THE GREENHOUSE EFFECT
Through the Paris Agreement, countries around the world have agreed to limit global warming to well below 2 °C and aim to restrict it to a maximum of 1.5 °C compared to pre-industrial levels. Global average temperatures have already risen by 1.2 °C. The primary reason for this temperature increase is the rising levels of various greenhouse gases in the atmosphere, driven by various human-induced processes. These gases temporarily trap some of the sun’s heat, which would otherwise radiate directly into space. This phenomenon is known as the greenhouse effect, a natural process that creates the conditions for life on Earth. The problem is that emissions have now reached such high levels that they lead to an intensified greenhouse effect, resulting in climate change.
There are several greenhouse gases contributing to global warming. In Climate Call, we focus on the most important ones: carbon dioxide (CO2), methane (CH4), and nitrous oxide (N2O).
CARBON DIOXIDE primarily stems from the combustion of fossil fuels (coal, oil, and natural gas, also known as fossil gas) and emissions from peatlands used as agricultural land. Peatland is a type of soil with a high organic content containing carbon. When the soil is disturbed (for example, during plowing and use for agriculture), the organic material breaks down, releasing carbon dioxide into the atmosphere.
METHANE mainly originates from the digestive systems of ruminant animals (such as cows and sheep) and from manure in livestock stables and storage areas (such as slurry pits). Methane-producing microorganisms thrive in the oxygen-free environments of ruminant stomachs and manure storage facilities.
NITROUS OXIDE primarily comes from synthetic fertilizer production, peatlands used as agricultural land, and the application of synthetic and animal manure on fields and pastures. Microorganisms in the soil play a crucial role in this process. In the soil, there are microorganisms that feed on breaking down nutrient-rich nitrogen compounds in manure, producing nitrous oxide in the process.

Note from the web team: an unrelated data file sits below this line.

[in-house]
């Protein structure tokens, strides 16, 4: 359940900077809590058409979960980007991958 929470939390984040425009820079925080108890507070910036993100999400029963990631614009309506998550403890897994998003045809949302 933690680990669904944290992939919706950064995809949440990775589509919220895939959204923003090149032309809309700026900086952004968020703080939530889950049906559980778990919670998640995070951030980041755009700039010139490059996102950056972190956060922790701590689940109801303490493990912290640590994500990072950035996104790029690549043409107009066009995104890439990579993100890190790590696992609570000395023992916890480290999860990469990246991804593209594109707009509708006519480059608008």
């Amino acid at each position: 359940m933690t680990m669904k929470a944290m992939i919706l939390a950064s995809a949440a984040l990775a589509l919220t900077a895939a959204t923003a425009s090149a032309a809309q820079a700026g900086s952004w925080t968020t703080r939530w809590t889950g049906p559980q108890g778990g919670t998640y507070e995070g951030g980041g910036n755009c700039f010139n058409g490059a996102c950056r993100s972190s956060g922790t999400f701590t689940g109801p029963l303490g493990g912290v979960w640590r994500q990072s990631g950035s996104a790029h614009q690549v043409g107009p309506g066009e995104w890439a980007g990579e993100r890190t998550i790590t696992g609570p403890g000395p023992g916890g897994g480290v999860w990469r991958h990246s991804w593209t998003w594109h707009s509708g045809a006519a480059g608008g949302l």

Different greenhouse gases contribute to global warming to varying degrees due to their differing abilities to absorb incoming solar radiation and their varying lifespans in the atmosphere. To compare and aggregate different greenhouse gases, they are often converted into what are known as carbon dioxide equivalents (CO2e) by multiplying them by a Global Warming Potential (GWP).
Various methods exist to calculate the cumulative climate impact of emissions from different greenhouse gases. In Climate Call, we use the GWP 100 method, which calculates climate impact over a 100-year period. All emissions are expressed in kg CO2e (even when only carbon dioxide is emitted). When we refer to “climate impact”, we mean the total emissions in kg CO2e.
According to GWP 100, 1 kg of methane has 27 times the climate impact of 1 kg of carbon dioxide, and 1 kg of nitrous oxide has 273 times the climate impact of 1 kg of carbon dioxide, over the course of 100 years. That means that 1 kg of methane is equivalent to 27 kg CO2e, and 1 kg of nitrous oxide is equivalent to 273 kg CO2e.